UK Coffee Week – over-ambitious, or a thoroughly admirable business and charity project?

The organiser of the first UK Coffee Week, a shortly-forthcoming but as yet remarkably under-promoted awareness event, says the project could possibly achieve its extremely ambitious aim, to raise one million pounds for fresh-water projects in Africa.

The project is due to take place from 4-10 April, and ties in with the London Coffee Festival, set for the last three days of the same week. The two ventures are organised by Allegra Strategies, the research organisation which publishes annual figures on the size of the coffee-bar trade, and will benefit Project Waterfall, a charity set up by Allegra which will in turn work with the larger Water Aid charity.

The sheer scale of the project has aroused mixed emotions in the beverage trade, partly because of the ambitious total, and partly because of the nature of the fund-raising – the idea is that consumers will be invited to pay an extra 5p for a cup of coffee, and that coffee houses will return the extra revenue to the charity. The charity has also suggested that ‘thousands’ of British coffee houses will be taking part – they will, but the vast majority of them so far are branches of the big high-street chains.

“I simply thought one day – just imagine, lots of people, giving a small amount each, makes a great sum, and that was the basis of the 5p per cup idea,” explains Jeffrey Young, the managing director of Allegra (pictured above). “I now realise just why it’s so hard to get a charity off the ground and working. It’s madness – at times it has been extremely frustrating and exasperating.”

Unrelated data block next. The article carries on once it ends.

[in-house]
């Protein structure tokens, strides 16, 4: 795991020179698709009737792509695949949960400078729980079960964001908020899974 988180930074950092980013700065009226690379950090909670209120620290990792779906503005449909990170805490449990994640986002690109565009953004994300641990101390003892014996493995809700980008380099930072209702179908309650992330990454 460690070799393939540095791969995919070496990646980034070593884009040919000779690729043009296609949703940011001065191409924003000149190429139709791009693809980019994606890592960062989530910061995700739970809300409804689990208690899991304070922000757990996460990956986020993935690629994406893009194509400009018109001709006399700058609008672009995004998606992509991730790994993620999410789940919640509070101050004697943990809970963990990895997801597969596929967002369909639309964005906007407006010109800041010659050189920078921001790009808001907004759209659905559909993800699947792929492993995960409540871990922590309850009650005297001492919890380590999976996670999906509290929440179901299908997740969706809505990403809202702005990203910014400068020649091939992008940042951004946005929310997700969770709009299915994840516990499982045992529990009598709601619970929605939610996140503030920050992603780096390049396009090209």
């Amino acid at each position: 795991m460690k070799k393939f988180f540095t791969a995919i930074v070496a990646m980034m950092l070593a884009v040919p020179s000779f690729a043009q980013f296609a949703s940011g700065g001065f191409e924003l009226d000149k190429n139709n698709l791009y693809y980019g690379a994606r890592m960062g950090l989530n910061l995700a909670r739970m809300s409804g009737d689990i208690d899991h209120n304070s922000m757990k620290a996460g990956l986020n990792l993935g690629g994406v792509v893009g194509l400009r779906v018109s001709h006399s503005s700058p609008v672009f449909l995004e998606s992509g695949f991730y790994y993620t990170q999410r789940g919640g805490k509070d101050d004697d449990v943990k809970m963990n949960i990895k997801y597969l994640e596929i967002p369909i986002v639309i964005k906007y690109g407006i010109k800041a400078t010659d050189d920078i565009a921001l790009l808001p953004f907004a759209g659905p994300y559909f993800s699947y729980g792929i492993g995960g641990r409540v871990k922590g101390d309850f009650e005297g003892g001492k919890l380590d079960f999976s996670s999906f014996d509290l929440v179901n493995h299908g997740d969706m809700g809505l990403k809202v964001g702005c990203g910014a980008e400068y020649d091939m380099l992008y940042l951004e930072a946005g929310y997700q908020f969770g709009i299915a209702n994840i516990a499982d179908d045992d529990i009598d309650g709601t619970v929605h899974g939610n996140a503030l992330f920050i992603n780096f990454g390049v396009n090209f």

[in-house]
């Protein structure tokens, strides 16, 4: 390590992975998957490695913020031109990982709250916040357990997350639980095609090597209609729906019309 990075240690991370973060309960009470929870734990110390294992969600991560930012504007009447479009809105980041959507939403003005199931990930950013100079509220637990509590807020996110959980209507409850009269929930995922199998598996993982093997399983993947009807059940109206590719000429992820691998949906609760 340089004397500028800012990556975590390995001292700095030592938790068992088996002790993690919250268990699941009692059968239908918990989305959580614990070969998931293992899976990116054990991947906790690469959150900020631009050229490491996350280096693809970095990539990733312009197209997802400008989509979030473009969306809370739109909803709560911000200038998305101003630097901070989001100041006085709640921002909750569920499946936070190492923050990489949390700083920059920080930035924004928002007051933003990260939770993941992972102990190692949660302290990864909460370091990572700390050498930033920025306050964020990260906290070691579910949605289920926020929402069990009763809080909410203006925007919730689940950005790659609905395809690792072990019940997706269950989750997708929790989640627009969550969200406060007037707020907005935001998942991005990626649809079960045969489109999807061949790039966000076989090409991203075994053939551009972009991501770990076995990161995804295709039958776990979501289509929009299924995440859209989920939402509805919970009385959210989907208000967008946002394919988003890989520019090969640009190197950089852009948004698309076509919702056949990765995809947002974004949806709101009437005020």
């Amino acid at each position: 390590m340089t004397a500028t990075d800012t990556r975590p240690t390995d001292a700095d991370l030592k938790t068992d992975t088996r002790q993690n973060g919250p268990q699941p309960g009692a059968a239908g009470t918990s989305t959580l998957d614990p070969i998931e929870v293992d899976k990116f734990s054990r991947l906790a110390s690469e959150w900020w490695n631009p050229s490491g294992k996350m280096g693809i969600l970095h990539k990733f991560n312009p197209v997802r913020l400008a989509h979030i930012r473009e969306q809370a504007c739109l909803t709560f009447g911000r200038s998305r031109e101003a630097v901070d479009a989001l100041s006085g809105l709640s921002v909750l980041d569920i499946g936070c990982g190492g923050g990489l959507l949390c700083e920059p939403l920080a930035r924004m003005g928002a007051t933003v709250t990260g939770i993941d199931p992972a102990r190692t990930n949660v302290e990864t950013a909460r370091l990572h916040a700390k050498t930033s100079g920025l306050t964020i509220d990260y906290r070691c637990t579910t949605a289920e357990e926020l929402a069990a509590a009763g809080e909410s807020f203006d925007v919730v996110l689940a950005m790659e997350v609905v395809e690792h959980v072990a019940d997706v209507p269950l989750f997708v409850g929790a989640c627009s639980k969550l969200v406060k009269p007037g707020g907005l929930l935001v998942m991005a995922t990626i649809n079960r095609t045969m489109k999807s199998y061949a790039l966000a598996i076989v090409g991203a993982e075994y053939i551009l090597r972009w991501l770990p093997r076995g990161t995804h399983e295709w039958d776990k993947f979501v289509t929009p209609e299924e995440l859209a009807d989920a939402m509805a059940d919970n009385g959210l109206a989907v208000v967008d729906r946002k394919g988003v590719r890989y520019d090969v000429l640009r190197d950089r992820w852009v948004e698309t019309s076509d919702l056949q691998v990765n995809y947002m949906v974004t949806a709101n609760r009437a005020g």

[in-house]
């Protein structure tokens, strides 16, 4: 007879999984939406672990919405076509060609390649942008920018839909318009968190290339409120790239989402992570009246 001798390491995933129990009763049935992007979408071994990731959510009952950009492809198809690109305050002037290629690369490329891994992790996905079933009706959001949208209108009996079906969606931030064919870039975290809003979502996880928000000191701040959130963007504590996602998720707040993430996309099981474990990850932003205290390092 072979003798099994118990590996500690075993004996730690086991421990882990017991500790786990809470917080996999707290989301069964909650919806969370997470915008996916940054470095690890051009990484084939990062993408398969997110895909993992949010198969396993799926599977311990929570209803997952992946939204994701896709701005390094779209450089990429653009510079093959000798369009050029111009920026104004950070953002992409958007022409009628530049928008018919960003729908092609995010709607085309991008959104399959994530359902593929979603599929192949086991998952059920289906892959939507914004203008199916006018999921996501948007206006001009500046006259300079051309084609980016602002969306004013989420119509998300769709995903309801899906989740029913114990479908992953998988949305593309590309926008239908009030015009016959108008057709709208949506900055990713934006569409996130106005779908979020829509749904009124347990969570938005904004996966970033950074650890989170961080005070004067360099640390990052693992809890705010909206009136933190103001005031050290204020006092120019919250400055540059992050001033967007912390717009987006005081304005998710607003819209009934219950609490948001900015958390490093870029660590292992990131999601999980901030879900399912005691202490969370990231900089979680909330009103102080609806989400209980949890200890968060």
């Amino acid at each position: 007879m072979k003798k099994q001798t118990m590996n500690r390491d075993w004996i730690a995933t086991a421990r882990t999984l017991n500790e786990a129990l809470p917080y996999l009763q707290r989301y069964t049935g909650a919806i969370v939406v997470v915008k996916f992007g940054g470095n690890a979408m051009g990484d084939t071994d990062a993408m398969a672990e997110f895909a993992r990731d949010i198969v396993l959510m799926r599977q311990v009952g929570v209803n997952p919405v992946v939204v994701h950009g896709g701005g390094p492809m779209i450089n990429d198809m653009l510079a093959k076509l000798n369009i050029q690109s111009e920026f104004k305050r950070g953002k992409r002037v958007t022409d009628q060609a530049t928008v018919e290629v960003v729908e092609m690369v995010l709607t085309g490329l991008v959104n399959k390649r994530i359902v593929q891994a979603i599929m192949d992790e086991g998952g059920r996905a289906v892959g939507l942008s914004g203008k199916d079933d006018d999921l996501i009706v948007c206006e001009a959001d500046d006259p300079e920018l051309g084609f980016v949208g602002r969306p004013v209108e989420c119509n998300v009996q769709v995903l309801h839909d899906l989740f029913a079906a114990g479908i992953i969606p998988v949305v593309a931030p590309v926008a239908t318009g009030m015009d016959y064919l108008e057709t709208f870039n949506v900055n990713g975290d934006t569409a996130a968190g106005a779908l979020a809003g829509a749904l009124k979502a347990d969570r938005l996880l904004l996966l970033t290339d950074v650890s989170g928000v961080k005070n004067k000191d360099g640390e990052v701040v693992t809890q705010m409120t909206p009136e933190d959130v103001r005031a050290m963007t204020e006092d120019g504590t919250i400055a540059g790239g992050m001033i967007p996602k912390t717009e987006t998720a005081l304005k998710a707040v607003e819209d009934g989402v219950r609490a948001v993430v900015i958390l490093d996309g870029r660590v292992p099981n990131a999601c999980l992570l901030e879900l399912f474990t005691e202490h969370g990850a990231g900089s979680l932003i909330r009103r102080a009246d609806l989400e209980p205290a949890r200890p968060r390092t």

The national consumer interest in coffee has as yet only been measured by UK’s first regional event, a weekend in Bath last year which attracted the quite astonishing figure of 7,350 visitors and returned a profit of several thousand pounds which was distributed to local charities. However, the beverage trade is divided on the exact amount of national enthusiasm for coffee, and indeed the national consumption – last year, the high-street coffee chain Starbucks made the remarkable claim that 20 million British consumers visit coffee houses in a week, a claim which even many in the coffee trade thought exaggerated.

“The market certainly is in millions,” says Jeffrey Young. “McDonalds say they have two million customers a day, and Marks and Spencer have twenty million visitors a week, of which a large number go into their coffee shops. I would estimate that 75 per cent of the over-25s who visit the Bluewater shopping centre have a cup of coffee. Look at all the branches of Costa doing so many hundreds of coffees a day – we are talking big numbers, staggering amounts of consumption, and of figures which are in line with the audience numbers for a major TV series.

“I do believe that nobody has really realised how important coffee shops are as a social medium, and I believe UK Coffee Week could reasonably reach five million British consumers.”

The vision of a 5p levy on cups of coffee throughout the country has provoked some questioning – smaller coffee shops may have problems doing the accounting, and there will be delays in queues while baristas explain why they are asking for extra cash. The bigger chain coffee-houses have planned their own publicity and automated their tills to cope.